A Jig For Making Thin Strips

We build custom furniture here at The Woodshop (publishers of this blog), and one of the latest pieces we built required several thin strips of walnut and white oak to be used as a compound glue-up. The goal was to give the appearance of an inlay. The traditional safe way to run very thin strips (these are a hair over 1/8″ wide) would be to slice them off the edge of a board and then move the fence and do it again, and again. The problem with that is the strips are never exactly the same, as moving and resetting the fence each time is a fairly arbitrary task. So, we decided to register off the left edge of the board rather than relying on the fence at the right edge. The jig sits in the left-hand miter gauge slot and its right-hand edge acts as a stop. It’s adjustable, for making different width strips. After slicing off a strip, simply snug the left edge of the board against the jig, move the fence over to its right edge, and cut the next slice.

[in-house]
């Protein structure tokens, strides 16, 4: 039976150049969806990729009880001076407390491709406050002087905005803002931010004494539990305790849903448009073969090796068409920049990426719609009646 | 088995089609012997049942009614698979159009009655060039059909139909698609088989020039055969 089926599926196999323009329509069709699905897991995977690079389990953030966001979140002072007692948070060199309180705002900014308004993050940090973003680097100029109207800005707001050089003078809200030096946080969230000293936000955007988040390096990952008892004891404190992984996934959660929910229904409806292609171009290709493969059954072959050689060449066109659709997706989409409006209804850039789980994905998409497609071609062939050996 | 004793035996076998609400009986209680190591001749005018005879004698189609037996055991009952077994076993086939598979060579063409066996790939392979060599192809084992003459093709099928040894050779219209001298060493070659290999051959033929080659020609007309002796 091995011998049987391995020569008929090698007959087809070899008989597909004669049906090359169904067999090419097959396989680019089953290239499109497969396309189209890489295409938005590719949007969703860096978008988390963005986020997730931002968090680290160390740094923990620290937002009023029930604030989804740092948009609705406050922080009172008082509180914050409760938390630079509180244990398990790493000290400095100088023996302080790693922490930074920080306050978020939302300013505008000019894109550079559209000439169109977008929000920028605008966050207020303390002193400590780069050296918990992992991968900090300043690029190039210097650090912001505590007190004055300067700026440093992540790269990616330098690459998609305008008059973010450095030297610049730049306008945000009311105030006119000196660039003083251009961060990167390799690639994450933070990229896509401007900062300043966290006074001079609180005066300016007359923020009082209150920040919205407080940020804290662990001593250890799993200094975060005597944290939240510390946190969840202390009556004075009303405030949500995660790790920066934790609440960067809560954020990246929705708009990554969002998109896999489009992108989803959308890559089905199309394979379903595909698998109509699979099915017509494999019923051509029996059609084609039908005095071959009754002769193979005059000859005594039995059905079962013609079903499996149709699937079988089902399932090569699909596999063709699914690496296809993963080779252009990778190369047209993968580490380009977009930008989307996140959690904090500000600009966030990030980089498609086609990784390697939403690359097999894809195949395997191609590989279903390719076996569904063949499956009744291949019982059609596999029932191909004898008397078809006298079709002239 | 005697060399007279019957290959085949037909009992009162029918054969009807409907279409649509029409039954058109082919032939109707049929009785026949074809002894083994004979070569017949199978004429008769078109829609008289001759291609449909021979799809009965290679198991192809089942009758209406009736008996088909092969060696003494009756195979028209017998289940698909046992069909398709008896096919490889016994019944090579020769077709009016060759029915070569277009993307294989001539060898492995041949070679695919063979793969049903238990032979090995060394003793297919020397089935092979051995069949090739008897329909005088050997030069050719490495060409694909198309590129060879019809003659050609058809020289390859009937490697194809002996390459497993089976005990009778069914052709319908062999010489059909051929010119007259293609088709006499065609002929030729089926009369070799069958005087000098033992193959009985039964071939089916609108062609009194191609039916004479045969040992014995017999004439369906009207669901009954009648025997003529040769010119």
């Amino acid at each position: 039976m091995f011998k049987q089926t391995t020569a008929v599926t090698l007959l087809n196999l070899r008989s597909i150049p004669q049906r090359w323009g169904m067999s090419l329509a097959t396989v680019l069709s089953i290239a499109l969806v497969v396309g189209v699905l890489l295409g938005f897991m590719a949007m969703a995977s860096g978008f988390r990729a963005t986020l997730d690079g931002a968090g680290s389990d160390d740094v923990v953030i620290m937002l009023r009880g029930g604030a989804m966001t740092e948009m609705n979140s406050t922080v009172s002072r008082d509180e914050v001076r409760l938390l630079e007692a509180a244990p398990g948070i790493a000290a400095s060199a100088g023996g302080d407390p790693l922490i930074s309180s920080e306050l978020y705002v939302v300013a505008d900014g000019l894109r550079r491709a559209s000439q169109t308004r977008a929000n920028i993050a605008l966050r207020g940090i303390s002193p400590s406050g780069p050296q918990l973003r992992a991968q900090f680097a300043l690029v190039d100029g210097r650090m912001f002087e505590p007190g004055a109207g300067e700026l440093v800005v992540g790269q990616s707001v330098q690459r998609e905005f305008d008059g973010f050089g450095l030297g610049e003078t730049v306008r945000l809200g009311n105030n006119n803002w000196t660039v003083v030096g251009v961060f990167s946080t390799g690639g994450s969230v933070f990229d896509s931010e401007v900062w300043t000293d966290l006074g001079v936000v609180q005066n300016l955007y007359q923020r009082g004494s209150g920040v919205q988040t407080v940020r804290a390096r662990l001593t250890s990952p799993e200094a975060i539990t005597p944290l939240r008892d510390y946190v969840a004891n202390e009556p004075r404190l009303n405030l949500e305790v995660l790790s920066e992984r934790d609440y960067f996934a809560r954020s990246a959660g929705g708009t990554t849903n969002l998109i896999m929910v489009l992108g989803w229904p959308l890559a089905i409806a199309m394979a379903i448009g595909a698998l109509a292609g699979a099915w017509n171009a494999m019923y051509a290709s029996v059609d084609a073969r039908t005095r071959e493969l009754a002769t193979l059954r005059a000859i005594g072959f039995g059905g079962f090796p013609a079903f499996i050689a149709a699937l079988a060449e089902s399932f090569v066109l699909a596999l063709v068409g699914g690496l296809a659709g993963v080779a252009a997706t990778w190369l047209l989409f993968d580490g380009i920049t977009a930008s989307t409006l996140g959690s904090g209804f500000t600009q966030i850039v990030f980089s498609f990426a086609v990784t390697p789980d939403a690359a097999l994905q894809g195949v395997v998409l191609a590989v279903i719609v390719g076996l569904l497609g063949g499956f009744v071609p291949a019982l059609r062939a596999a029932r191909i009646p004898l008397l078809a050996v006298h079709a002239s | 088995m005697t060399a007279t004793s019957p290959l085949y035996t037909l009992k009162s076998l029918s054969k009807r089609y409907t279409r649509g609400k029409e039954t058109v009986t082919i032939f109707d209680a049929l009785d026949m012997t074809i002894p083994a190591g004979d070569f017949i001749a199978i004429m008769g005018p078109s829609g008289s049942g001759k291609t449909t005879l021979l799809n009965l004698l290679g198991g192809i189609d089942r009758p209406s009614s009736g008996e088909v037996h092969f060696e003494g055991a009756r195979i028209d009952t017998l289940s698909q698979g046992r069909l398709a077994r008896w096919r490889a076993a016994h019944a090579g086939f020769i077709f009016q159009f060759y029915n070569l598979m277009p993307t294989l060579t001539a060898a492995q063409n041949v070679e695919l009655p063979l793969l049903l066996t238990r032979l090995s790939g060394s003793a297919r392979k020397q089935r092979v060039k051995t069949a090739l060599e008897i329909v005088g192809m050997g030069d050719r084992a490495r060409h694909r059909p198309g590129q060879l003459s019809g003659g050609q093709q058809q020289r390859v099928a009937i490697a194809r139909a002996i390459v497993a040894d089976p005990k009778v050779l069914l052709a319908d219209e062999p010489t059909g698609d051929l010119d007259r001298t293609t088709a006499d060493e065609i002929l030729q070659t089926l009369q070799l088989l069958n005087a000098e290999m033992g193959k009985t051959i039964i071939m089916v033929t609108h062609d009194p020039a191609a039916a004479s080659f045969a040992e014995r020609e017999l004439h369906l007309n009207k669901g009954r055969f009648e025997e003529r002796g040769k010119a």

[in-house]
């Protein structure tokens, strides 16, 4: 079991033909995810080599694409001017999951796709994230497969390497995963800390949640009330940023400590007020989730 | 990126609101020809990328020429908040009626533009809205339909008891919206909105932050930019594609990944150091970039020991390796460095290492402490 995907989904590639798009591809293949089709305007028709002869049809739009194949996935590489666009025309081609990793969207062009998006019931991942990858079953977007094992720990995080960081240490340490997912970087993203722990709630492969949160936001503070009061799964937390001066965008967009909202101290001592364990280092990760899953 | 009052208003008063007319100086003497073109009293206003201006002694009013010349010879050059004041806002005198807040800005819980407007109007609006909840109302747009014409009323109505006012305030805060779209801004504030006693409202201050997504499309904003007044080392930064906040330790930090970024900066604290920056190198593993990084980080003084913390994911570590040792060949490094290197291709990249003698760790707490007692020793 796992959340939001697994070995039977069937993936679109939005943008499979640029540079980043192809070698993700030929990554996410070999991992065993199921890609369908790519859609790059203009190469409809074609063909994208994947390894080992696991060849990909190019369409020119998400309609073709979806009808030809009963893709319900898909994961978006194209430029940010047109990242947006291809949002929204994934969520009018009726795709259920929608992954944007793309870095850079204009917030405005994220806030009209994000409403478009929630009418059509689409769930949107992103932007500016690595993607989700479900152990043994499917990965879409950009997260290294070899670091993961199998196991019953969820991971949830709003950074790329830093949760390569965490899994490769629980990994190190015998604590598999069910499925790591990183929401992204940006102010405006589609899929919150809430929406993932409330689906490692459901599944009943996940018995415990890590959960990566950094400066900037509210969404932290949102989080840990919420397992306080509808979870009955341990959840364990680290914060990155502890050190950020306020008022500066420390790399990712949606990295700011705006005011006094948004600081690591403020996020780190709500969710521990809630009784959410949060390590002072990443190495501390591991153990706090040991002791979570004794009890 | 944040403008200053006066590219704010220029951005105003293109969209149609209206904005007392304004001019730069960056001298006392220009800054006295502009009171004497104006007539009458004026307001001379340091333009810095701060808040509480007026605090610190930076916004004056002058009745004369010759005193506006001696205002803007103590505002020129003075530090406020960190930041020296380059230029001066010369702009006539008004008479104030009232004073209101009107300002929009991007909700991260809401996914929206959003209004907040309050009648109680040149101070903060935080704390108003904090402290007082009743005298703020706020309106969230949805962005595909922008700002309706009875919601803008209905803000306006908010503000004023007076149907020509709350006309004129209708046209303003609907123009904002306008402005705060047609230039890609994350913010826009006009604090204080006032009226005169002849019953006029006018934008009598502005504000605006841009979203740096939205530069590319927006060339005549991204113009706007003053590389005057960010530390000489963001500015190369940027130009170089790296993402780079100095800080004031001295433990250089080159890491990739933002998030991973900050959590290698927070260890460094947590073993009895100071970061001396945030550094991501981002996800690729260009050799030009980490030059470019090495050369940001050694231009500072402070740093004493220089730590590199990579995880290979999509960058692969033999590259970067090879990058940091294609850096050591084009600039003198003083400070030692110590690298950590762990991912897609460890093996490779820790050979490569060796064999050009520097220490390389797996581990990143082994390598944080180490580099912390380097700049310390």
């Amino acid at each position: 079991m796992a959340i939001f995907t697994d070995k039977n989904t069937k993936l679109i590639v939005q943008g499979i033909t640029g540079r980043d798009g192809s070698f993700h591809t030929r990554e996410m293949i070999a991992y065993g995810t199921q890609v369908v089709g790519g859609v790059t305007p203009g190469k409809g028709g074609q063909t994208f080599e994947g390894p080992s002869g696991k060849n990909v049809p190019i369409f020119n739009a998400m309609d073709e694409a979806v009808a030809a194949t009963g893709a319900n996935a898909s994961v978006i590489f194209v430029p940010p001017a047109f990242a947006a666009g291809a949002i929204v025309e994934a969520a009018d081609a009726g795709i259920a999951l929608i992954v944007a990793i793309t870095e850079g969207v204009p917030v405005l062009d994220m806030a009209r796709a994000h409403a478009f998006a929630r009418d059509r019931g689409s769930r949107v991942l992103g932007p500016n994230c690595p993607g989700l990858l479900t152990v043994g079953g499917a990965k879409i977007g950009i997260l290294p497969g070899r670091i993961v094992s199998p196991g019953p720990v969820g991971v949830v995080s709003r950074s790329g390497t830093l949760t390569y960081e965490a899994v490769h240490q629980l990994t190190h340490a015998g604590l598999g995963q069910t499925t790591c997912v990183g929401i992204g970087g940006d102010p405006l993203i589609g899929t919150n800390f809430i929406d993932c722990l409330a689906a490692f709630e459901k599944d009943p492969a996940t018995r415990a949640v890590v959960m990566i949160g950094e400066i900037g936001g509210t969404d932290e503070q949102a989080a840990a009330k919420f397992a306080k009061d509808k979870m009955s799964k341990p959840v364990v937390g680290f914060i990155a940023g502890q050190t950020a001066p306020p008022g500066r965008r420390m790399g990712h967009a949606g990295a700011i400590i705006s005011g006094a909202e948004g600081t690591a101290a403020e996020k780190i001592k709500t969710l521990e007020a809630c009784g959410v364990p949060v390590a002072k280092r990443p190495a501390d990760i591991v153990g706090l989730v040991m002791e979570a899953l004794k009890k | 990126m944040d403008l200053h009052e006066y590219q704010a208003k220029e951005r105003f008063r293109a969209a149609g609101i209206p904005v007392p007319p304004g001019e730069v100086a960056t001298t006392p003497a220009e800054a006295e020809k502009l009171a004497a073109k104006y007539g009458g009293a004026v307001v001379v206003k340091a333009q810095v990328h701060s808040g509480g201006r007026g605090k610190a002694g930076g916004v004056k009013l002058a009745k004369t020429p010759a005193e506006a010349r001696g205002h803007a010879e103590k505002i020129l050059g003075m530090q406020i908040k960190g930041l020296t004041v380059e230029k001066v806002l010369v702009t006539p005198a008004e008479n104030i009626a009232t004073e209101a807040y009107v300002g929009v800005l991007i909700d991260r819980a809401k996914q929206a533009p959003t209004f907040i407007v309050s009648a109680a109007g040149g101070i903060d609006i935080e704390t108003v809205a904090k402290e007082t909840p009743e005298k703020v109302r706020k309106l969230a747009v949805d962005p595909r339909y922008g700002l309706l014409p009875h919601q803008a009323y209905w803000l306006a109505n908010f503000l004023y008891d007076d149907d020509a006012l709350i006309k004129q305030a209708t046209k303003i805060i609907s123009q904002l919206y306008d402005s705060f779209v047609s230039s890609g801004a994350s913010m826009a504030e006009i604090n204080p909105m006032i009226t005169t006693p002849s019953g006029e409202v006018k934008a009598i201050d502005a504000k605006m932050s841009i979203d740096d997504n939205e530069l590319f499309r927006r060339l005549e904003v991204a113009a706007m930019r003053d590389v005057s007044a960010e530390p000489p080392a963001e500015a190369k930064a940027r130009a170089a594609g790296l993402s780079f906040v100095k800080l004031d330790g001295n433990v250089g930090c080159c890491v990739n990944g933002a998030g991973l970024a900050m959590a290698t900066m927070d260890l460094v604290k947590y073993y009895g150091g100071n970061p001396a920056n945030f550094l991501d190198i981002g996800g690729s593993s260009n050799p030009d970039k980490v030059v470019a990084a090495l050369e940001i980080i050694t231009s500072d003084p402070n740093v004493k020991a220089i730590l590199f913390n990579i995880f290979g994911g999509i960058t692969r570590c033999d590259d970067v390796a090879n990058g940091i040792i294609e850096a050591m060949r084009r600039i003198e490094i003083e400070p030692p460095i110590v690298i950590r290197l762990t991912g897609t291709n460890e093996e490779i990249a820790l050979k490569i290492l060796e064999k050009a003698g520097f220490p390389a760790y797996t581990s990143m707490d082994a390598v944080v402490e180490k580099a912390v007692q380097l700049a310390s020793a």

(Remove the jig when making cuts. It only needs to be in place during set-up. It’s shown here in place during a cut just for illustration purposes.)